BiliBili — one of the most interesting websites in China and the problem that they are facing
Ever image that you can watch Sherlock with people who also love it? Did you tweet “Oh My God” when you found that Moriaty reborn after a whole season? Do you talk to your friends on Tumbler about the new episode of Black Mirror?
If the answers are three big YES, then maybe you want to log into a website called bilibili.com. Found in 2010, known as “B station”, bilibili is a ACG-based website. ACD stands for Animation, Comic and Game. The most special thing about bilibili is it got a function called “bullet comment”. It’s the instant comment that users wrote when they watch a video and these comments will show on the screen, moving from right to left. With some heat videos like Sherlock, there can be more than 8000 comments that users can barely see the actual screen. To watch an introductino about the website click: http://youtu.be/J84ShmmljNw
Bullet comments are interesting. Sometimes it’s even more interesting than the actual program. Users will write their opinions, complains, questions on and sometimes some funny conversation or even arguments going on with the program. For some video like Grammy ceremony or BAFTA, these comments can become fighting between different fans. The users also create a system of the language, like “2333” for “haha”, “wait for me the guy/girl in the front” means “i thought of the same thing as the one who just wrote a comment”, etc. Some people will find it annoying, but if you have watched a program and you think it will draw a lot of discussion, it’s worth looking at.
Moreover, bilibili.com has some exclusive source as fan movies. These movies are made by fans of different movies, actors or books. They cut video clips from various movies and TV series and put it up as a whole new video. Most of the theme are bromance related. Bromance stands for a combination of “boy” and “romance”. Which you can see a lot on Tumbler about Thor and his brother, Sherlock and Watson and others. It’s only on bilibili.com, hence the popularity of the website in China’s Internet world. Also because youtube and Facebook are blocked in China, websites like bilibili which allow users upload videos from other sources becomes a tool to watch various programs.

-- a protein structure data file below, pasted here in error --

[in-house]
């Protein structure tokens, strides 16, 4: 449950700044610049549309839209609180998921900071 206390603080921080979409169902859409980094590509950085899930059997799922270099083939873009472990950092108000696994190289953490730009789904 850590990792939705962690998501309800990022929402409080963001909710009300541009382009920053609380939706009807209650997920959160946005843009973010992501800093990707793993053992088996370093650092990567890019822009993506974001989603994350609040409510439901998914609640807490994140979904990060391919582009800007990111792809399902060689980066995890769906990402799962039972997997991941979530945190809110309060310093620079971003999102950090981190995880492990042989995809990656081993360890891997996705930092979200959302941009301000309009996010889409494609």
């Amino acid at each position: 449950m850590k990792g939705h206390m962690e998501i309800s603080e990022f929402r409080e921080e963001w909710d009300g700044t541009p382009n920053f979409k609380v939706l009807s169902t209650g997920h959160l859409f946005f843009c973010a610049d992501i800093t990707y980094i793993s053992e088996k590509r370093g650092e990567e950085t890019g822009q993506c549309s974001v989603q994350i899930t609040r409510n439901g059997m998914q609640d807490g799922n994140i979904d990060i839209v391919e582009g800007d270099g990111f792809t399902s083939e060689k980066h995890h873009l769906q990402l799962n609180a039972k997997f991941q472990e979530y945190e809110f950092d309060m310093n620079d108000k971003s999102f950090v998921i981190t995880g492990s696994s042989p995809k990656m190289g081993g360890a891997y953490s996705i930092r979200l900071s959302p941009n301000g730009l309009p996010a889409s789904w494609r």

One of the user, Chen Yijun, talked about her experience of bilibili: “The bullet comments are annoying,” she said, “I always turned it off. But I use the website to watch fan movies.
“I found fan videos of stars on (bilibili) that I can’t find on other websites so I choose bilibili. ” To listen to a recording of the interview click: http://youtu.be/WngAAShVqys
However, the problems that bilibili is facing now is the same problems that video websites in China is now facing: the copyright problem. There are some Japanese comic programs that bilibili put a legal copy logo on, but there are still a large number of movies and TV series that uploaded by personal users. These programs usually comes from other video websites like Youku and Tudou, even some comes from illegal downloading. All these programs make the copyright problem an issue.
On another hand, bilibili put a “own an episode” plan on, which they claims that they don’t want users wasting any minute of their live watching advertisements. But due to the fact that it takes a lot of money to buy the copy, they hope the users with ability can donate B coins to contract an episode. There will be a thanking list of every contractor at the end of every legally-bought episode.
The interesting is, none of the staff of bilibili team accepted interview request. The leader of bilibili, known as Bishi, ignored messages asking for interview all the time and so does Chen Rui, the man who has been a fan for B station for years and recently became the CEO of bilibili. In the email from the market department of the website, the staff, Wu Wenzhou, also refused the request saying the company doesn’t allow interviews. Another staff of bilibili also said the same thing on Weibo message that the boss of the company doesn’t allow the staff talking to the press either.
A IT practitioner in Guangzhou, China, John Zhuang, analyzed the situation that bilibili is in. John has been doing apps for mobile and in IT companies for two years. He said: “The only thing that websites like bilibili has to get over with is they need a standard process of their business model, including buying copies and manage them. The limitation from the government, including the shut down of some subtitles groups which translate programs from different language will eventually lose to the market and the needs of audience.”
Chen Yi Jun also think most of the programs in the website has copyright problem: “some of the programs are TV series from US, or UK and they have no rights to show the videos to Chinese audience.”
In general, B station is indeed an interesting website — image what could be like if Youtube has the bullet comment function, it could be nice. For Chinese audience, B station is a good place to found out opinions about the others and create an environment that you are watching a program with the world. However it still takes a long process for bilibili, and every video website in China to solve the problem about copyright. Being a contractor can be an option, and there will definitely be other solutions.